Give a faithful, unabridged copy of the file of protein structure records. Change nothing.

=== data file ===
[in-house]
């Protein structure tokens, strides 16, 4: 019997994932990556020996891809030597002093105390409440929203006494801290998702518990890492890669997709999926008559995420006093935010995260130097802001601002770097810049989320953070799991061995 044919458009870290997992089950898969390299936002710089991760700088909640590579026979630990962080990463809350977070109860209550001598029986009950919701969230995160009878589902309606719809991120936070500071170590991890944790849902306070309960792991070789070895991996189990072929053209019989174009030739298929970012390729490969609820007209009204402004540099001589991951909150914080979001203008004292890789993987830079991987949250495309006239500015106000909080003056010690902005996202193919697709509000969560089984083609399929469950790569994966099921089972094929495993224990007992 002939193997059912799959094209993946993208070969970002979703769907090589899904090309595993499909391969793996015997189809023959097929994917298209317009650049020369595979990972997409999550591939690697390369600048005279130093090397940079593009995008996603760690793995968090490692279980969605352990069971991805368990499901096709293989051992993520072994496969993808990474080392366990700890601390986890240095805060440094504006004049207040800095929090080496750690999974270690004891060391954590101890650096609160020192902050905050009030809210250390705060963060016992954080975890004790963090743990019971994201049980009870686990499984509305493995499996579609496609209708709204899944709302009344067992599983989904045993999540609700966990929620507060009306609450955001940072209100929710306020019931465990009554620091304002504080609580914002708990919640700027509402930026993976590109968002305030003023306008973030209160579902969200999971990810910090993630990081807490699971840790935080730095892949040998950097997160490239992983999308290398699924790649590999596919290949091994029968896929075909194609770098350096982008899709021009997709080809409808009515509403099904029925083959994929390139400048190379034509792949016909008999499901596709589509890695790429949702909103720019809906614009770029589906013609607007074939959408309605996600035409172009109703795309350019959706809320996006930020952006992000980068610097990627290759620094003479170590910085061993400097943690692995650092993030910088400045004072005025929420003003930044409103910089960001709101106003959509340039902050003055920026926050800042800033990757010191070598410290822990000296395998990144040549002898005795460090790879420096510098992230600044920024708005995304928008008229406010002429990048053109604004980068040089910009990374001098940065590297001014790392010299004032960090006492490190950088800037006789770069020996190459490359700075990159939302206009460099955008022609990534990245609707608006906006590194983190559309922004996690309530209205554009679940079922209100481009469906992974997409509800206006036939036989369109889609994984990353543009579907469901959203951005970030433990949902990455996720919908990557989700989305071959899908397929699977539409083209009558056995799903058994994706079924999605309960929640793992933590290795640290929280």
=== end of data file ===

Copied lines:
[in-house]
């Protein structure tokens, strides 16, 4: 019997994932990556020996891809030597002093105390409440929203006494801290998702518990890492890669997709999926008559995420006093935010995260130097802001601002770097810049989320953070799991061995 044919458009870290997992089950898969390299936002710089991760700088909640590579026979630990962080990463809350977070109860209550001598029986009950919701969230995160009878589902309606719809991120936070500071170590991890944790849902306070309960792991070789070895991996189990072929053209019989174009030739298929970012390729490969609820007209009204402004540099001589991951909150914080979001203008004292890789993987830079991987949250495309006239500015106000909080003056010690902005996202193919697709509000969560089984083609399929469950790569994966099921089972094929495993224990007992 002939193997059912799959094209993946993208070969970002979703769907090589899904090309595993499909391969793996015997189809023959097929994917298209317009650049020369595979990972997409999550591939690697390369600048005279130093090397940079593009995008996603760690793995968090490692279980969605352990069971991805368990499901096709293989051992993520072994496969993808990474080392366990700890601390986890240095805060440094504006004049207040800095929090080496750690999974270690004891060391954590101890650096609160020192902050905050009030809210250390705060963060016992954080975890004790963090743990019971994201049980009870686990499984509305493995499996579609496609209708709204899944709302009344067992599983989904045993999540609700966990929620507060009306609450955001940072209100929710306020019931465990009554620091304002504080609580914002708990919640700027509402930026993976590109968002305030003023306008973030209160579902969200999971990810910090993630990081807490699971840790935080730095892949040998950097997160490239992983999308290398699924790649590999596919290949091994029968896929075909194609770098350096982008899709021009997709080809409808009515509403099904029925083959994929390139400048190379034509792949016909008999499901596709589509890695790429949702909103720019809906614009770029589906013609607007074939959408309605996600035409172009109703795309350019959706809320996006930020952006992000980068610097990627290759620094003479170590910085061993400097943690692995650092993030910088400045004072005025929420003003930044409103910089960001709101106003959509340039902050003055920026926050800042800033990757010191070598410290822990000296395998990144040549002898005795460090790879420096510098992230600044920024708005995304928008008229406010002429990048053109604004980068040089910009990374001098940065590297001014790392010299004032960090006492490190950088800037006789770069020996190459490359700075990159939302206009460099955008022609990534990245609707608006906006590194983190559309922004996690309530209205554009679940079922209100481009469906992974997409509800206006036939036989369109889609994984990353543009579907469901959203951005970030433990949902990455996720919908990557989700989305071959899908397929699977539409083209009558056995799903058994994706079924999605309960929640793992933590290795640290929280």